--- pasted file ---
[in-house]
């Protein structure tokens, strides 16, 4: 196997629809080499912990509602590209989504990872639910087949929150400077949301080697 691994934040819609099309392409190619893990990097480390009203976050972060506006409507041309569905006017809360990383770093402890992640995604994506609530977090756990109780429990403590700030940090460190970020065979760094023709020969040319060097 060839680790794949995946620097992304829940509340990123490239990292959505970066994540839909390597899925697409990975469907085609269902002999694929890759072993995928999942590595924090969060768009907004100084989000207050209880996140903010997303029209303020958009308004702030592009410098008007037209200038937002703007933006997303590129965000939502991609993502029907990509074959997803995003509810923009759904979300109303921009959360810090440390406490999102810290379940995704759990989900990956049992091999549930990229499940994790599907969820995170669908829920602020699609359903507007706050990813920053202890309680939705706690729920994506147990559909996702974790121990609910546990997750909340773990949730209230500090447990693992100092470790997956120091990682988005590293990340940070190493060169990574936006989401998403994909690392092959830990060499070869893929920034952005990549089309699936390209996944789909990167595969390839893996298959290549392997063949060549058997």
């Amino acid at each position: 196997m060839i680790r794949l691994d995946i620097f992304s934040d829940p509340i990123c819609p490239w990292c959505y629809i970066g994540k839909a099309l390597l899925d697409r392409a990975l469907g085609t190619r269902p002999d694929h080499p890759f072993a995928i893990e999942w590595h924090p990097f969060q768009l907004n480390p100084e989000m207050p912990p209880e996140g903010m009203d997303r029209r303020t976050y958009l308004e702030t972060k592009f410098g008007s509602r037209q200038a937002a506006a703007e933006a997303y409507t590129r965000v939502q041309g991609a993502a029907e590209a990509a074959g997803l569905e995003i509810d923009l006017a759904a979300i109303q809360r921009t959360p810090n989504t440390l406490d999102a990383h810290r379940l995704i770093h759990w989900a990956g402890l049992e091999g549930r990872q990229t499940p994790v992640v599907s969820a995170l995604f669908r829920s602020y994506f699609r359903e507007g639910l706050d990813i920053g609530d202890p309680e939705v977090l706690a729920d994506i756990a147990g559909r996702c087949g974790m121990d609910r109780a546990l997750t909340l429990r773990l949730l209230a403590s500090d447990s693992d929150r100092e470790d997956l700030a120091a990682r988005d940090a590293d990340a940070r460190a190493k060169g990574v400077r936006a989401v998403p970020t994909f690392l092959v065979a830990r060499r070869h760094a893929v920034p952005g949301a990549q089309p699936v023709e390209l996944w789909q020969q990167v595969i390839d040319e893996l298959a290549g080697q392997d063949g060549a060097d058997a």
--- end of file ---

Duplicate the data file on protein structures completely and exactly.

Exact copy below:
[in-house]
């Protein structure tokens, strides 16, 4: 196997629809080499912990509602590209989504990872639910087949929150400077949301080697 691994934040819609099309392409190619893990990097480390009203976050972060506006409507041309569905006017809360990383770093402890992640995604994506609530977090756990109780429990403590700030940090460190970020065979760094023709020969040319060097 060839680790794949995946620097992304829940509340990123490239990292959505970066994540839909390597899925697409990975469907085609269902002999694929890759072993995928999942590595924090969060768009907004100084989000207050209880996140903010997303029209303020958009308004702030592009410098008007037209200038937002703007933006997303590129965000939502991609993502029907990509074959997803995003509810923009759904979300109303921009959360810090440390406490999102810290379940995704759990989900990956049992091999549930990229499940994790599907969820995170669908829920602020699609359903507007706050990813920053202890309680939705706690729920994506147990559909996702974790121990609910546990997750909340773990949730209230500090447990693992100092470790997956120091990682988005590293990340940070190493060169990574936006989401998403994909690392092959830990060499070869893929920034952005990549089309699936390209996944789909990167595969390839893996298959290549392997063949060549058997």
């Amino acid at each position: 196997m060839i680790r794949l691994d995946i620097f992304s934040d829940p509340i990123c819609p490239w990292c959505y629809i970066g994540k839909a099309l390597l899925d697409r392409a990975l469907g085609t190619r269902p002999d694929h080499p890759f072993a995928i893990e999942w590595h924090p990097f969060q768009l907004n480390p100084e989000m207050p912990p209880e996140g903010m009203d997303r029209r303020t976050y958009l308004e702030t972060k592009f410098g008007s509602r037209q200038a937002a506006a703007e933006a997303y409507t590129r965000v939502q041309g991609a993502a029907e590209a990509a074959g997803l569905e995003i509810d923009l006017a759904a979300i109303q809360r921009t959360p810090n989504t440390l406490d999102a990383h810290r379940l995704i770093h759990w989900a990956g402890l049992e091999g549930r990872q990229t499940p994790v992640v599907s969820a995170l995604f669908r829920s602020y994506f699609r359903e507007g639910l706050d990813i920053g609530d202890p309680e939705v977090l706690a729920d994506i756990a147990g559909r996702c087949g974790m121990d609910r109780a546990l997750t909340l429990r773990l949730l209230a403590s500090d447990s693992d929150r100092e470790d997956l700030a120091a990682r988005d940090a590293d990340a940070r460190a190493k060169g990574v400077r936006a989401v998403p970020t994909f690392l092959v065979a830990r060499r070869h760094a893929v920034p952005g949301a990549q089309p699936v023709e390209l996944w789909q020969q990167v595969i390839d040319e893996l298959a290549g080697q392997d063949g060549a060097d058997a």